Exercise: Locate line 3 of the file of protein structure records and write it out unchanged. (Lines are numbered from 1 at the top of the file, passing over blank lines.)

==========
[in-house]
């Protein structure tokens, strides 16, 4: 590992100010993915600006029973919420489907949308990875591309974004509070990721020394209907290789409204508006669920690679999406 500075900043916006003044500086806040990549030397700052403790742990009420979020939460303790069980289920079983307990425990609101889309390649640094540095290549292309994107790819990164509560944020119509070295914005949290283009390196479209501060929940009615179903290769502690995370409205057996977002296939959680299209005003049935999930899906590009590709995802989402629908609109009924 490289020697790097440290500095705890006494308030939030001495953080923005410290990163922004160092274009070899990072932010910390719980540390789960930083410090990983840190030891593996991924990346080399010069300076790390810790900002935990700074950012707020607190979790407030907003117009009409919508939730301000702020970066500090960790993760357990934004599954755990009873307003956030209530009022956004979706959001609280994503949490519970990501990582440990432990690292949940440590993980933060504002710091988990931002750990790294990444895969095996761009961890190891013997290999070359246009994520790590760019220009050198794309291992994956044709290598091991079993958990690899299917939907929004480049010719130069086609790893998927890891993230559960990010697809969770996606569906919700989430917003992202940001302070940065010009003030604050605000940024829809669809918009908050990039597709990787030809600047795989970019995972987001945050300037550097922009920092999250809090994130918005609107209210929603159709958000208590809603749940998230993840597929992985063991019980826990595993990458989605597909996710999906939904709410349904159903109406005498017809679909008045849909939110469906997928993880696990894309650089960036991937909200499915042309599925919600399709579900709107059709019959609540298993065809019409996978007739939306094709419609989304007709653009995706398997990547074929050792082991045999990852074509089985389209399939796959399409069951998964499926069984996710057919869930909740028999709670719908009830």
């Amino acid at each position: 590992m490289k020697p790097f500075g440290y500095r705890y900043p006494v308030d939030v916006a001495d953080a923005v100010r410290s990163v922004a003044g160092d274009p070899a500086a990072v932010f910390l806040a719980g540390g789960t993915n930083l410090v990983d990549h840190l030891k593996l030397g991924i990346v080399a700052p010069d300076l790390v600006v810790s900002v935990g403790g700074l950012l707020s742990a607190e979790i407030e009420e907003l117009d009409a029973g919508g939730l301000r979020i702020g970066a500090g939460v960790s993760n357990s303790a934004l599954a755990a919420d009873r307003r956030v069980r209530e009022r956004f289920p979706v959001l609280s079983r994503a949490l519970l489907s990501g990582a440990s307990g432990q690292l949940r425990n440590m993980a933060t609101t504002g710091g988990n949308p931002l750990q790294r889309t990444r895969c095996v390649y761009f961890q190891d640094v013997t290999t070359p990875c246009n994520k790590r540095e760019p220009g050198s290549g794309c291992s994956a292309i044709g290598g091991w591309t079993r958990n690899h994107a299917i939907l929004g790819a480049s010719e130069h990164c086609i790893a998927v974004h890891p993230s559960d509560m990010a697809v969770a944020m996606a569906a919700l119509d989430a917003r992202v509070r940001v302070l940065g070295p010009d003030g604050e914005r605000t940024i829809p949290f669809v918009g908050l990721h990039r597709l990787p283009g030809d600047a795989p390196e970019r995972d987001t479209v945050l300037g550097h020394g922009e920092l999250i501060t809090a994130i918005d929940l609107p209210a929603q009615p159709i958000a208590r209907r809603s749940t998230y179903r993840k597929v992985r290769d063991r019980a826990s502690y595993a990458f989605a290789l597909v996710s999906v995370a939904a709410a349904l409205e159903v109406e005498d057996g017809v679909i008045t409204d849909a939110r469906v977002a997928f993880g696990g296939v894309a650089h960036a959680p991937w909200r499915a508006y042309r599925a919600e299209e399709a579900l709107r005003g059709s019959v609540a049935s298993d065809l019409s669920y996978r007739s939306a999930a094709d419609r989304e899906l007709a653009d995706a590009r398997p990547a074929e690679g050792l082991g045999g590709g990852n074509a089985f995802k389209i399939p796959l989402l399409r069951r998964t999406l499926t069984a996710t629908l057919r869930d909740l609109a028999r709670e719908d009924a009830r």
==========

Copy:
């Amino acid at each position: 590992m490289k020697p790097f500075g440290y500095r705890y900043p006494v308030d939030v916006a001495d953080a923005v100010r410290s990163v922004a003044g160092d274009p070899a500086a990072v932010f910390l806040a719980g540390g789960t993915n930083l410090v990983d990549h840190l030891k593996l030397g991924i990346v080399a700052p010069d300076l790390v600006v810790s900002v935990g403790g700074l950012l707020s742990a607190e979790i407030e009420e907003l117009d009409a029973g919508g939730l301000r979020i702020g970066a500090g939460v960790s993760n357990s303790a934004l599954a755990a919420d009873r307003r956030v069980r209530e009022r956004f289920p979706v959001l609280s079983r994503a949490l519970l489907s990501g990582a440990s307990g432990q690292l949940r425990n440590m993980a933060t609101t504002g710091g988990n949308p931002l750990q790294r889309t990444r895969c095996v390649y761009f961890q190891d640094v013997t290999t070359p990875c246009n994520k790590r540095e760019p220009g050198s290549g794309c291992s994956a292309i044709g290598g091991w591309t079993r958990n690899h994107a299917i939907l929004g790819a480049s010719e130069h990164c086609i790893a998927v974004h890891p993230s559960d509560m990010a697809v969770a944020m996606a569906a919700l119509d989430a917003r992202v509070r940001v302070l940065g070295p010009d003030g604050e914005r605000t940024i829809p949290f669809v918009g908050l990721h990039r597709l990787p283009g030809d600047a795989p390196e970019r995972d987001t479209v945050l300037g550097h020394g922009e920092l999250i501060t809090a994130i918005d929940l609107p209210a929603q009615p159709i958000a208590r209907r809603s749940t998230y179903r993840k597929v992985r290769d063991r019980a826990s502690y595993a990458f989605a290789l597909v996710s999906v995370a939904a709410a349904l409205e159903v109406e005498d057996g017809v679909i008045t409204d849909a939110r469906v977002a997928f993880g696990g296939v894309a650089h960036a959680p991937w909200r499915a508006y042309r599925a919600e299209e399709a579900l709107r005003g059709s019959v609540a049935s298993d065809l019409s669920y996978r007739s939306a999930a094709d419609r989304e899906l007709a653009d995706a590009r398997p990547a074929e690679g050792l082991g045999g590709g990852n074509a089985f995802k389209i399939p796959l989402l399409r069951r998964t999406l499926t069984a996710t629908l057919r869930d909740l609109a028999r709670e719908d009924a009830r």